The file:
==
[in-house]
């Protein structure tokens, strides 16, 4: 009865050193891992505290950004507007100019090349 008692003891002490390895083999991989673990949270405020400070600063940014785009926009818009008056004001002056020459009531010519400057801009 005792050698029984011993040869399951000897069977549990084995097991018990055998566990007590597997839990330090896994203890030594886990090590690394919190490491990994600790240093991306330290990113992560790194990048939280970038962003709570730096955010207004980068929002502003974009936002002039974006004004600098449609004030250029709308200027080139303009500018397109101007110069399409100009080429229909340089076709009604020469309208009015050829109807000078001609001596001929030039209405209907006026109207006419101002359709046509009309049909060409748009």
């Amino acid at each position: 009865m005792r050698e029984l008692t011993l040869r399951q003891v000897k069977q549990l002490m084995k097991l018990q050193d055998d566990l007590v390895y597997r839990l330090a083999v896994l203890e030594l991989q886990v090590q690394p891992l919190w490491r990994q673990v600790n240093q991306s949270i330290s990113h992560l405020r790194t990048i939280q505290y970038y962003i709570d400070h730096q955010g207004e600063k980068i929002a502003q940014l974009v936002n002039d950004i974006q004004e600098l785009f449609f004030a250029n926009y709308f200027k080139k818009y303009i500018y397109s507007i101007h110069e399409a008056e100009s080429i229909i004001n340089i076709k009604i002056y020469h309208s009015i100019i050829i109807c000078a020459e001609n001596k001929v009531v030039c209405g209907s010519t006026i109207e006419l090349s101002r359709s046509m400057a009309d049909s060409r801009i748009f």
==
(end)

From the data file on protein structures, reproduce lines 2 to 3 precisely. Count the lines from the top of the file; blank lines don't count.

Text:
């Protein structure tokens, strides 16, 4: 009865050193891992505290950004507007100019090349 008692003891002490390895083999991989673990949270405020400070600063940014785009926009818009008056004001002056020459009531010519400057801009 005792050698029984011993040869399951000897069977549990084995097991018990055998566990007590597997839990330090896994203890030594886990090590690394919190490491990994600790240093991306330290990113992560790194990048939280970038962003709570730096955010207004980068929002502003974009936002002039974006004004600098449609004030250029709308200027080139303009500018397109101007110069399409100009080429229909340089076709009604020469309208009015050829109807000078001609001596001929030039209405209907006026109207006419101002359709046509009309049909060409748009």
């Amino acid at each position: 009865m005792r050698e029984l008692t011993l040869r399951q003891v000897k069977q549990l002490m084995k097991l018990q050193d055998d566990l007590v390895y597997r839990l330090a083999v896994l203890e030594l991989q886990v090590q690394p891992l919190w490491r990994q673990v600790n240093q991306s949270i330290s990113h992560l405020r790194t990048i939280q505290y970038y962003i709570d400070h730096q955010g207004e600063k980068i929002a502003q940014l974009v936002n002039d950004i974006q004004e600098l785009f449609f004030a250029n926009y709308f200027k080139k818009y303009i500018y397109s507007i101007h110069e399409a008056e100009s080429i229909i004001n340089i076709k009604i002056y020469h309208s009015i100019i050829i109807c000078a020459e001609n001596k001929v009531v030039c209405g209907s010519t006026i109207e006419l090349s101002r359709s046509m400057a009309d049909s060409r801009i748009f």